2

Terraform newbie here. I'd like to iterate a list using for_each, but it seems like the key and value are the same:

provider "aws" {
  profile = "default"
  region  = "us-east-1"
}

variable "vpc_cidrs" {
  default = ["10.0.0.0/16", "10.1.0.0/16"]
}

resource "aws_vpc" "vpc" {
  for_each             = toset(var.vpc_cidrs)
  cidr_block           = each.value
  enable_dns_hostnames = true
  tags                 = { Name = "Company0${each.key}" }
}

I'd like the tag Name to be "Name" = "Company01" and "Name" = "Company02" but according to terraform apply,

I get: "Name" = "Company010.0.0.0/16" and "Name" = "Company010.1.0.0/16"

What am I missing?

2

Found an easy solution using the index function:

tags = { Name = "Company0${index(var.vpc_cidrs, each.value) + 1}" }
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2

Terraform offers two resource repetition mechanisms: count and for_each. The main difference between these is how Terraform will track the multiple instances they create:

  • When using count, each of the multiple instances is tracked by a number starting at 0, giving addresses like aws_vpc.vpc[0] and aws_vpc.vpc[1].
  • When using for_each, each of the multiple instances is tracked by a string which could be obtained either from a key in a map or from an element in a set, giving addresses like aws_vpc.vpc["10.0.0.0/16"] and aws_vpc.vpc["10.1.0.0/16"].

The most common reason to choose for_each rather than count is to ensure that the order of whatever collection of values is driving the repetition is not significant. In your specific case, that would produce the same result regardless of whether var.vpc_cidrs is ["10.0.0.0/16", "10.1.0.0/16"] or ["10.1.0.0/16", "10.0.0.0/16"], because the instances would be tracked by the CIDR block string and the index in the list is totally ignored.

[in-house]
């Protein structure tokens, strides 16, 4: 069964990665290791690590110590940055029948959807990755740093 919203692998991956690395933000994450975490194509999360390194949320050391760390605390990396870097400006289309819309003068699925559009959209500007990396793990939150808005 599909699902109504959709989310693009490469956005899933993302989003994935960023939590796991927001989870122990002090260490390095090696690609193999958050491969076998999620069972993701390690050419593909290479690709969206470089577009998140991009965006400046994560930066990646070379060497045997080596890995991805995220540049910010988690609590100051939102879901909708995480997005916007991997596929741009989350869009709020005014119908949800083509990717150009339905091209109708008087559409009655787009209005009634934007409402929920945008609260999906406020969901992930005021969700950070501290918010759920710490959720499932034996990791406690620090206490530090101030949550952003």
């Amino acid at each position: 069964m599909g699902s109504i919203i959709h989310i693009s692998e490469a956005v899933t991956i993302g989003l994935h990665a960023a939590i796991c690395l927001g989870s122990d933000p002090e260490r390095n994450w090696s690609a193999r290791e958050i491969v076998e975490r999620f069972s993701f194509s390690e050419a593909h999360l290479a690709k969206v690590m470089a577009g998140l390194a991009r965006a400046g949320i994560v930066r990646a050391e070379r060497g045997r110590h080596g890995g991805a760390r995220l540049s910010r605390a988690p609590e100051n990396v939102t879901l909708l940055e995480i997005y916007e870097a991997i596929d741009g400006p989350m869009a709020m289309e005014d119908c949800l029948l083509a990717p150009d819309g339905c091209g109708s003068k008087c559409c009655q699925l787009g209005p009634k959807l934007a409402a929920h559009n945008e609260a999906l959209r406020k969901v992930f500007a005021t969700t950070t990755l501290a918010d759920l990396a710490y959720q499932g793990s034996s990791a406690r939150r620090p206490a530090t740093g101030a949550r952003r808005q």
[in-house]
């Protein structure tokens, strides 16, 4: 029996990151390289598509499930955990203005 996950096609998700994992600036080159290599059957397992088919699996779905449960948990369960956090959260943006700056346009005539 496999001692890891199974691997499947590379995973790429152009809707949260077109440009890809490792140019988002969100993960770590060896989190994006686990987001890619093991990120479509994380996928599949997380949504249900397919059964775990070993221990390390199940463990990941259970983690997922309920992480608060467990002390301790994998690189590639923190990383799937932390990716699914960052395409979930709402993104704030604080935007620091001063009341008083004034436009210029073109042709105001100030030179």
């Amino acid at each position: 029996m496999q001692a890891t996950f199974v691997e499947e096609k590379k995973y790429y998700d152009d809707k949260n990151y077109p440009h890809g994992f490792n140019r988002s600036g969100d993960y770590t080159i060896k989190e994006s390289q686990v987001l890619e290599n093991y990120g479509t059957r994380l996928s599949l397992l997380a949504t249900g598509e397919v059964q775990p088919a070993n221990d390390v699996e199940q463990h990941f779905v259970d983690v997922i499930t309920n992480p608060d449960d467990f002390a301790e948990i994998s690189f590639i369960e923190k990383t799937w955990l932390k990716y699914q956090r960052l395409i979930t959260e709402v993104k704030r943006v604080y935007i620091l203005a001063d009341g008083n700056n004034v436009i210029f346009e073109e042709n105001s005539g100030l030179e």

With that all said, the reason why the index isn't directly available when using for_each is that this would defeat the main purpose of using for_each: it would make the order significant again. In your specific situation, if you used the index in the tag Name then changing the order of the list would cause Terraform to plan to swap the tagging on those two VPCs:

 # aws_vpc.vpc["10.0.0.0/16"] will be updated in-place
 ~ resource "aws_vpc" "vpc" {
     ~ tags = {
         ~ Name = "Company01" -> "Company02"
       }
     # ...
   }

 # aws_vpc.vpc["10.0.0.0/16"] will be updated in-place
 ~ resource "aws_vpc" "vpc" {
     ~ tags = {
         ~ Name = "Company02" -> "Company01"
       }
     # ...
   }

Perhaps that is fine for your case, if those numbers are just there to create some uniqueness and it doesn't matter if they get reassigned over time as CIDR blocks are added, removed and reordered in the input variable. If that's true, then we can derive a value that contains the original index and use that as part of for_each like this:

resource "aws_vpc" "vpc" {
  for_each = { for i, b in var.vpc_cidrs : b => { index = i } }

  cidr_block           = each.key
  tags = {
    Name = format("Company%02d", each.value.index + 1)
  }
}

If you consider the position in the list to be truly significant though -- for example, if you'd want swapping two elements in the list to change the cidr_block values on the two existing objects rather than to re-tag them, it would be more appropriate to use count so that Terraform tracks them by the indices itself:

resource "aws_vpc" "vpc" {
  count = length(var.vpc_cidrs)

  cidr_block           = var.vpc_cidrs[count.index]
  tags = {
    Name = format("Company%02d", count.index + 1)
  }
}
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